“On that day, when evening had come, he told them, ‘Let’s cross over to the other side of the sea.’ So they left the crowd and took him along since he was in the boat. And other boats were with him. A great windstorm arose, and the waves were breaking over the boat, so that the boat was already being swamped. He was in the stern sleeping on the cushion. So they woke him up and said to him, ‘Teacher! Don’t you care that we’re going to die?'” (CSB – Read the chapter)
Have you ever been in a situation that left you completely unnerved, but didn’t seem to bother the other person at all? How were you feeling then? You probably had three competing emotions all vying for dominance in your mind. The first was fear because of the unnerving situation you were in. The second was frustration that the other person was not equally bothered by the situation as you were. The third was wonder at how the other person could keep cool in a situation like the one you were facing. As Jesus and the disciples headed across the Sea of Galilee one evening after a long day of teaching, this was exactly the situation in which they found themselves in one of the wildest stories in the Gospel of Mark. Check this out with me.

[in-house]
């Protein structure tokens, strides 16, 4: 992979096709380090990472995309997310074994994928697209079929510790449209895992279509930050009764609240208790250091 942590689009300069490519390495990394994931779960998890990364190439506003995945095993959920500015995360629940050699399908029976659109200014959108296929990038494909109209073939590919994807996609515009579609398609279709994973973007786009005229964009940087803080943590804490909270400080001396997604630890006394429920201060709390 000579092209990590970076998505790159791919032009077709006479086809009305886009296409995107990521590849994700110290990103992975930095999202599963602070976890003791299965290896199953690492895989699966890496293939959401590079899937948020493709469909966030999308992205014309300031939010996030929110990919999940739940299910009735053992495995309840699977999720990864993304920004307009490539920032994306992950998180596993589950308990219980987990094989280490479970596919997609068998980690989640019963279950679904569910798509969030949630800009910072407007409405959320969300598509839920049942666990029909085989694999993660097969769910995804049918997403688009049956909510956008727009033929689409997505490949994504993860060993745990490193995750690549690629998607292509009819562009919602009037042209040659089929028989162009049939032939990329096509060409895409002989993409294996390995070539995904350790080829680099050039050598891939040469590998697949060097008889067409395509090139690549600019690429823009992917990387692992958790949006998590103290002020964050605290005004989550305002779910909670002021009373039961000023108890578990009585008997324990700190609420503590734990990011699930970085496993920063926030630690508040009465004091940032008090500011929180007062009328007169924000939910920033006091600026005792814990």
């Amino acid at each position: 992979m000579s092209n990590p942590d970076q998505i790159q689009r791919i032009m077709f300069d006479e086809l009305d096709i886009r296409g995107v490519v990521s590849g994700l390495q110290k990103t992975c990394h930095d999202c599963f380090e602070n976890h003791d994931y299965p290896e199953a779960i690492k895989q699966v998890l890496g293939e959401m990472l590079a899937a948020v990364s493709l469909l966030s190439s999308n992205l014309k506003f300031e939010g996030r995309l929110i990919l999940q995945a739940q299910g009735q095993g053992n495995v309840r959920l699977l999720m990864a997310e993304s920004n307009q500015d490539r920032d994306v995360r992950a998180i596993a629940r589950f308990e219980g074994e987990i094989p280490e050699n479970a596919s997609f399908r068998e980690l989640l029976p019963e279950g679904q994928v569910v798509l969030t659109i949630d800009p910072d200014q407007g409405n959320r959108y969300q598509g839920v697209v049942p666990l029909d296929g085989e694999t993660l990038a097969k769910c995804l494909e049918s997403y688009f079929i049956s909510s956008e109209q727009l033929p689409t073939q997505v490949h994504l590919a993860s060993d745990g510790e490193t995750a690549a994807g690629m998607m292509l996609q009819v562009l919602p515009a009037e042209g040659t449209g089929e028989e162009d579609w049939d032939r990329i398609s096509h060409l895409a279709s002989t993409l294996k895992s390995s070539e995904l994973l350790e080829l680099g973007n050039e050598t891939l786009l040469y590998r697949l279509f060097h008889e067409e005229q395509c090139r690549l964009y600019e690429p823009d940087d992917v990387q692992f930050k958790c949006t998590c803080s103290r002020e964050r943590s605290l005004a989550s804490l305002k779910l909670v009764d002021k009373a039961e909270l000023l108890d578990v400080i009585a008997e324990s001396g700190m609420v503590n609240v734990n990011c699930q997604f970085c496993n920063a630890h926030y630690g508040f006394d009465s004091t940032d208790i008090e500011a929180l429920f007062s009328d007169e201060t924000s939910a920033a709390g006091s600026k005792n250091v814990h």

The story of Jesus commanding the wind and waves to stop is one of the big ones in the Gospels. While John left it out, the other three all tell it. The event marked a pretty major turning point in Jesus’ ministry and in the disciples’ understanding of just who He was. We’ll look at the first part of this today, and finish it up tomorrow.
Jesus had been teaching by the shore of the Sea of Galilee all day long. This was things as they usually went. This wasn’t the first time He’d done this and it wouldn’t be the last. It wasn’t the first or last time He had used a boat as His pulpit so the crowds didn’t crush Him. By late afternoon He had finished up and most of the crowds had dispersed for the night. If word got out that He would still be there in the morning, they would be back. Jesus, though, had other plans.